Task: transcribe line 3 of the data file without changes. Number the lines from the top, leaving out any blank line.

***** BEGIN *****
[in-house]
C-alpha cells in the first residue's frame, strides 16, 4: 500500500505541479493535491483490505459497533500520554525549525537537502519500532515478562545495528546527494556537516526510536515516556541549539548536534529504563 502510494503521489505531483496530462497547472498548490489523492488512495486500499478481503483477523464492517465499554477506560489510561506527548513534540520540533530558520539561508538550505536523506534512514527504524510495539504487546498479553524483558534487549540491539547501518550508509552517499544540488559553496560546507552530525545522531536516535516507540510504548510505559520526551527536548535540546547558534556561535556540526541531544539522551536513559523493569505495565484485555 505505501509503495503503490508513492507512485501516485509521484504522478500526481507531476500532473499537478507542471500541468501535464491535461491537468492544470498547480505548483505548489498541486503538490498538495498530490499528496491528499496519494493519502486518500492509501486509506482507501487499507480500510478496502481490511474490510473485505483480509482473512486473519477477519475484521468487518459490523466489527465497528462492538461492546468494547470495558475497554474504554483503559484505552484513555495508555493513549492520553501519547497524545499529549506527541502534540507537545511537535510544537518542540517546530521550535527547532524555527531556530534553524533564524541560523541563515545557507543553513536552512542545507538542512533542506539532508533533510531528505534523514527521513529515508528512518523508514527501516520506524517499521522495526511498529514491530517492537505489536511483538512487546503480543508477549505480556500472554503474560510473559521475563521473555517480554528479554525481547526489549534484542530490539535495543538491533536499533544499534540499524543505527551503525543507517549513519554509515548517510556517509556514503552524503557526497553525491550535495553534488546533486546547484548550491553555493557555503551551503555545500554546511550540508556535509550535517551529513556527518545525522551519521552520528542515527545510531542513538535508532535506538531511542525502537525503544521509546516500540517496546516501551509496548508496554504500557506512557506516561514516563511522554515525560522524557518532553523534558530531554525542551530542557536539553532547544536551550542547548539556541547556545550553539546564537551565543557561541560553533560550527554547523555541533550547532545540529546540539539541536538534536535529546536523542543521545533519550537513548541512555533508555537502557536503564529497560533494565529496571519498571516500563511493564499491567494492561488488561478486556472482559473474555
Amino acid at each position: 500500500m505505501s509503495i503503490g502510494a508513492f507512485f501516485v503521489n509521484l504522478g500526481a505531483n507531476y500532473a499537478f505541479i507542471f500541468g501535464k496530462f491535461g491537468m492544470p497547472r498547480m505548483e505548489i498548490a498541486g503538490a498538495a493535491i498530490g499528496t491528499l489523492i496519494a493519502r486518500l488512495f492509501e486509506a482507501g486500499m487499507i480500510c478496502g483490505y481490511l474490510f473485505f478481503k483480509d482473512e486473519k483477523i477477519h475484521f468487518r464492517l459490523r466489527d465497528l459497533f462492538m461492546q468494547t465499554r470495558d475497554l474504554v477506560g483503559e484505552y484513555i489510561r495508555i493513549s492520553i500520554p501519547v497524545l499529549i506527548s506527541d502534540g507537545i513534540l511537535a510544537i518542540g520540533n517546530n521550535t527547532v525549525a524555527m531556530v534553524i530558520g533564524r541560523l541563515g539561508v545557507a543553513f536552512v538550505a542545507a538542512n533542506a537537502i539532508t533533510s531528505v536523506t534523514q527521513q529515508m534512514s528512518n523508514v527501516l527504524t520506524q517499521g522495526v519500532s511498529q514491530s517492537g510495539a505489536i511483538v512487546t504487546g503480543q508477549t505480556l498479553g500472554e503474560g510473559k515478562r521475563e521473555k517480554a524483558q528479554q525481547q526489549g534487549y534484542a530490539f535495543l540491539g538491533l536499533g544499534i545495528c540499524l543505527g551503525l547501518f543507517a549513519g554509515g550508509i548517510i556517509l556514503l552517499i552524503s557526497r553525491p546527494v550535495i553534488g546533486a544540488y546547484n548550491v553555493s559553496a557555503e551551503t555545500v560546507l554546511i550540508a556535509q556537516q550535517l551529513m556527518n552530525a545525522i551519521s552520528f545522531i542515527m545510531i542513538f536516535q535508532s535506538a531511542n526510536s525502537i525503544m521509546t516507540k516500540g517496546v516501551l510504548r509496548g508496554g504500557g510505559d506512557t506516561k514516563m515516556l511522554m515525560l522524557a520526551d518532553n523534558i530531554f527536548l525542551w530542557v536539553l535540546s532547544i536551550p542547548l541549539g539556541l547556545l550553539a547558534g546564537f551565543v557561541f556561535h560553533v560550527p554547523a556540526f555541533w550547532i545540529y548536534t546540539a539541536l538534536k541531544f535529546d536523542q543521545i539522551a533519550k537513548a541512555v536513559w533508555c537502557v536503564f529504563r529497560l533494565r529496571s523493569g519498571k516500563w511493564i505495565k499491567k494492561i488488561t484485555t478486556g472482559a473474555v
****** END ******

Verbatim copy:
Amino acid at each position: 500500500m505505501s509503495i503503490g502510494a508513492f507512485f501516485v503521489n509521484l504522478g500526481a505531483n507531476y500532473a499537478f505541479i507542471f500541468g501535464k496530462f491535461g491537468m492544470p497547472r498547480m505548483e505548489i498548490a498541486g503538490a498538495a493535491i498530490g499528496t491528499l489523492i496519494a493519502r486518500l488512495f492509501e486509506a482507501g486500499m487499507i480500510c478496502g483490505y481490511l474490510f473485505f478481503k483480509d482473512e486473519k483477523i477477519h475484521f468487518r464492517l459490523r466489527d465497528l459497533f462492538m461492546q468494547t465499554r470495558d475497554l474504554v477506560g483503559e484505552y484513555i489510561r495508555i493513549s492520553i500520554p501519547v497524545l499529549i506527548s506527541d502534540g507537545i513534540l511537535a510544537i518542540g520540533n517546530n521550535t527547532v525549525a524555527m531556530v534553524i530558520g533564524r541560523l541563515g539561508v545557507a543553513f536552512v538550505a542545507a538542512n533542506a537537502i539532508t533533510s531528505v536523506t534523514q527521513q529515508m534512514s528512518n523508514v527501516l527504524t520506524q517499521g522495526v519500532s511498529q514491530s517492537g510495539a505489536i511483538v512487546t504487546g503480543q508477549t505480556l498479553g500472554e503474560g510473559k515478562r521475563e521473555k517480554a524483558q528479554q525481547q526489549g534487549y534484542a530490539f535495543l540491539g538491533l536499533g544499534i545495528c540499524l543505527g551503525l547501518f543507517a549513519g554509515g550508509i548517510i556517509l556514503l552517499i552524503s557526497r553525491p546527494v550535495i553534488g546533486a544540488y546547484n548550491v553555493s559553496a557555503e551551503t555545500v560546507l554546511i550540508a556535509q556537516q550535517l551529513m556527518n552530525a545525522i551519521s552520528f545522531i542515527m545510531i542513538f536516535q535508532s535506538a531511542n526510536s525502537i525503544m521509546t516507540k516500540g517496546v516501551l510504548r509496548g508496554g504500557g510505559d506512557t506516561k514516563m515516556l511522554m515525560l522524557a520526551d518532553n523534558i530531554f527536548l525542551w530542557v536539553l535540546s532547544i536551550p542547548l541549539g539556541l547556545l550553539a547558534g546564537f551565543v557561541f556561535h560553533v560550527p554547523a556540526f555541533w550547532i545540529y548536534t546540539a539541536l538534536k541531544f535529546d536523542q543521545i539522551a533519550k537513548a541512555v536513559w533508555c537502557v536503564f529504563r529497560l533494565r529496571s523493569g519498571k516500563w511493564i505495565k499491567k494492561i488488561t484485555t478486556g472482559a473474555v